Eating Our Way Through ... Foxwoods
(page 1 of 4)
The purpose of Connecticut Magazine’s “Eating Our Way Through” series is to showcase the extraordinary dining-out riches of Connecticut, and, we hope, stir your own interest in checking them out and tasting what they have to offer. Good, interesting restaurants are everywhere in the state, of course, but sometimes they occur in clusters—in a downtown region, along a certain stretch of road, under a big casino roof—that make this sort of investigation easy and fun to do.
It should be noted that the writers here are not professional reviewers, but enthusiasts with significant appetites. In these reports, they have been asked to search for breadth rather than depth. Eating at all these restaurants in one day is something of a stunt, to be sure, but it also seems like the best way to get a quick snapshot of a particular dining scene.
A few general words about Foxwoods/MGM Grand: It consists of separate casinos (one Foxwoods, one MGM Grand), each with its own accommodations, shops, spa and restaurants. The two operations are connected by a walkway. Taken altogether, it comprises the largest casino in the world. Even though we got to 20 restaurants, there were several that didn’t make the final cut. This had nothing to do with our like or dislike of them, only a lack of time.
Our plan of attack was straightforward. The four teams gathered at 11 a.m. on Jan. 9 and made sure the five assigned restaurants for each team were understood. Then we scattered to eat for 10 hours, and met up again at the end of the day for a celebratory drink and wrap-up. The day was a success; it was fun to be a part this huge complex as daylight faded into a festive Saturday night. The exercise was made immeasurably more pleasant by the professionalism of the waitstaffs at all the restaurants. Each of our teams commented on it.
> Team 1: Ray Bendici and Mike Primavera
Sending these two big football fans out on a day when the Jets were playing a critical game against the Bengals was sort of a risk, but as it turns out, both Foxwoods and MGM Grand easily accommodate hunger for both food and football.
Festival Buffet. At the first stop, the trick is not to go overboard. Divided by cuisines—Asian, seafood, barbecue, international—this is a true smorgasbord. We catch the tail end of breakfast and then do our best damage to the other areas, sampling pork riblets, rotisserie chicken, corn on the cob, veggie lo mein, spring rolls, fried dumplings, fiesta potato wedges, seafood jumbalaya and Swedish meatballs—then it’s cookies and chocolate pudding for Ray and bread pudding for Mike. Too much? Nah. Next it’s off to another set of tables—the gaming ones. You know, to digest.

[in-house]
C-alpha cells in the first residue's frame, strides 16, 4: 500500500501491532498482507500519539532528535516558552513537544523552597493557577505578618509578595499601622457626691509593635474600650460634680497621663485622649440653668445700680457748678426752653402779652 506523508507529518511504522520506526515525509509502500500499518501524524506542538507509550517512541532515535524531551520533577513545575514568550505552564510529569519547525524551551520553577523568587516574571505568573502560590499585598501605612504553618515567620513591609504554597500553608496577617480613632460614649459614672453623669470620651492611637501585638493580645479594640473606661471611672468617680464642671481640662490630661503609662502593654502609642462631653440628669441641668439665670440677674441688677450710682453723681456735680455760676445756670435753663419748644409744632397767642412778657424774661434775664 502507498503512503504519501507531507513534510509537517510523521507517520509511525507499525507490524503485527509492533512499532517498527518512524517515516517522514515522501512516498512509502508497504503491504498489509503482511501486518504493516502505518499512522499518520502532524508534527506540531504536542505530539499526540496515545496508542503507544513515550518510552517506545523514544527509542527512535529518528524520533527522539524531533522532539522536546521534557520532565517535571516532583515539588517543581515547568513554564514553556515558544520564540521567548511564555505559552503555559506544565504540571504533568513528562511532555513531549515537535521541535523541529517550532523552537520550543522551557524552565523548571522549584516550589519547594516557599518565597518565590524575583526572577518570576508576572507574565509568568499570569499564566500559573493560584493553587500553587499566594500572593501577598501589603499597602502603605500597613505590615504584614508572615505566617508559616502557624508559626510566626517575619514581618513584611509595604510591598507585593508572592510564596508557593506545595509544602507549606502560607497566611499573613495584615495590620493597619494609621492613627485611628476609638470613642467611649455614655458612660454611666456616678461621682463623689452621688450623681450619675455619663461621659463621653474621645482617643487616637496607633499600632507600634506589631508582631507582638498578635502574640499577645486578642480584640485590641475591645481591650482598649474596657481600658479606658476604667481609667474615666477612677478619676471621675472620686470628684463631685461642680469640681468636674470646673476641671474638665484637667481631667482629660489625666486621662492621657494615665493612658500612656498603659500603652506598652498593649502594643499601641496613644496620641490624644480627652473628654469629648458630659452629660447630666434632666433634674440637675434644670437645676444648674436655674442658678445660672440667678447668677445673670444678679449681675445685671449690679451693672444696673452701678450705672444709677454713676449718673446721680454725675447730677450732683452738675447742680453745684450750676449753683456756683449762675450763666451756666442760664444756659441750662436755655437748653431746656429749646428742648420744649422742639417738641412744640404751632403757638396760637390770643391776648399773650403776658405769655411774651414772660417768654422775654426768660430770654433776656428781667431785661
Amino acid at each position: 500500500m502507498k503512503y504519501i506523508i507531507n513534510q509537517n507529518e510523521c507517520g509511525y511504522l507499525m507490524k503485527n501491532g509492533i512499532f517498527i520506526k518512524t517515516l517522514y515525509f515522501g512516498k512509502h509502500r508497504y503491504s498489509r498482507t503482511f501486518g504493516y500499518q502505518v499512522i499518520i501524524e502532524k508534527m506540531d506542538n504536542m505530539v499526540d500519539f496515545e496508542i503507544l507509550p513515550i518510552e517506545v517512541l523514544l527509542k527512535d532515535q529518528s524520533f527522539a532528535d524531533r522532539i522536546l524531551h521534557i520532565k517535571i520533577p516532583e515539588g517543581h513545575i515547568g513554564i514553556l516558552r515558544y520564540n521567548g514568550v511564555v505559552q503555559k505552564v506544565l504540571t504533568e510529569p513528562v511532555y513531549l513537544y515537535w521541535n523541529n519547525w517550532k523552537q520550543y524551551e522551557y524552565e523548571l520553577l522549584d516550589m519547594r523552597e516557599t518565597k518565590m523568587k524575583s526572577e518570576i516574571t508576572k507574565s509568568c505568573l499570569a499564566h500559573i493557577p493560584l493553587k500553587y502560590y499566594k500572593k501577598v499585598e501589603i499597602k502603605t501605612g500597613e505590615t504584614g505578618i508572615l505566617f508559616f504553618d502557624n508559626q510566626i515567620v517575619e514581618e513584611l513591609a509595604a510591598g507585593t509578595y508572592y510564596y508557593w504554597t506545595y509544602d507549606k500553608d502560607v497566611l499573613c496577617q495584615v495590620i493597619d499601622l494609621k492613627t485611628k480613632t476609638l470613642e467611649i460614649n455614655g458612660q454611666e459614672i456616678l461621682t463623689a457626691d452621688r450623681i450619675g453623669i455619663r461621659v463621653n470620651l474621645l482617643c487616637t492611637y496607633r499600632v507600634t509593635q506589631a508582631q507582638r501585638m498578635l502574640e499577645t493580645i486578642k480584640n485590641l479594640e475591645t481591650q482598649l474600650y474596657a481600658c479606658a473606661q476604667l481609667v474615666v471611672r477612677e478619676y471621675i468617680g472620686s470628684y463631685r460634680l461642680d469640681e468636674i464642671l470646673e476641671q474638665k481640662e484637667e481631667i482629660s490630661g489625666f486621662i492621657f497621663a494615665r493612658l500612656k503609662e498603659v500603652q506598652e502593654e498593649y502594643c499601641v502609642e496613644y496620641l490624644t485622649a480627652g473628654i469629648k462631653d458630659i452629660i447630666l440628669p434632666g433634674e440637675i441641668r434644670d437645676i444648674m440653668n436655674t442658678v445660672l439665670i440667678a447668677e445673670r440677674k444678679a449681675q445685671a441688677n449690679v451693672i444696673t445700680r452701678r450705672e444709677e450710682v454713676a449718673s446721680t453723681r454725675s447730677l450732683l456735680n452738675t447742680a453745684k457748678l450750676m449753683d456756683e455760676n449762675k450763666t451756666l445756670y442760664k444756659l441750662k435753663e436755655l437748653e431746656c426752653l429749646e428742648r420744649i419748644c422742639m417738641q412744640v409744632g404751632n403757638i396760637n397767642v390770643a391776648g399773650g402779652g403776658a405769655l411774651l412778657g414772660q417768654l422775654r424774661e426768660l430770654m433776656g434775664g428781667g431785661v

The Golden Dragon. While trying to decide where to eat next, Ray suggests The Golden Dragon, reasoning “It’s Chinese food, so if we eat it now, we should be hungry again in an hour, right?” Wrong! It’s gourmet Cantonese cuisine, served in portions large enough to satisfy a giant panda. From a list of Asian specialties (dim sum, rice congee, specialties served in clay pots and noodle dishes galore) we go for a plate of tasty Malaysian seafood noodles and barbecued-pork egg foo yung, each portion as big and round as a discus—and much tastier. A little hot tea, and of course, fortune cookies—an interesting concept at a casino.
Cedars Lounge. When we get to Cedars Lounge—a casual extension of Cedars restaurant but with its own menu and open kitchen—it’s mid-afternoon and the waning sun streams in through windows that look out over the southeastern Connecticut countryside. With its dark wood, low lights and a hint of intimacy, the lounge makes an inviting respite from the casino crowds. We belly up to the octagonal bar, order drinks and glom the impressive menu—raw bar (Alaskan king crab legs, shrimp cocktail), soups and salads, sandwiches (lobster salad, shaved prime rib) and entrées (Colorado lamb chops, filet mignon). Mike opts for oysters on the half shell, Ray mixes it up a bit with the chicken Caesar salad, and they both work over some St. Louis barbecued pork ribs.
Stadium Sports Bar & Grill. If you want to call yourself a respectable sports bar, there are certain things you better have: multiple big-screen TVs, clear TV viewing from every seat, local team-related memorabilia on display, a bevy of friendly service folk and a simple menu stacked with lots of fried and carb-loaded choices. In the case of Stadium Sports Bar & Grill, it’s checks across the board. We settle down to watch a game with a few beers, some wings and “ultimate” nachos, piled high with all the fixings. Winners all ’round!
Craftsteak. Our reservation here is for 7; the Jets game is winding down. Great restaurant, wonderful game—what are a couple of guys to do? As we are led to our table, we stop to take a peek at the TV over the bar for a replay of a big play. “Would you like to dine in the lounge?” asks the host. “It’s the same exact menu and service as the main dining room.” Done! After the waiter explains the nuances of corn-fed versus grass-fed beef, we both opt for bone-in rib-eyes (corn-fed), medium-rare, and sides of Brussels sprouts and carrots. The steaks arrive done exactly as requested and already cut away from the bone (which has a tiny marrow spoon in the center). We pair them with the house Shiraz and Cabernet Sauvignon. To top it all off, it’s medleys of three sorbets (passion fruit is the star) and three ice creams (eggnog goes well with cappuccino). With that, we push back from the table, loosen our belts and call it a night.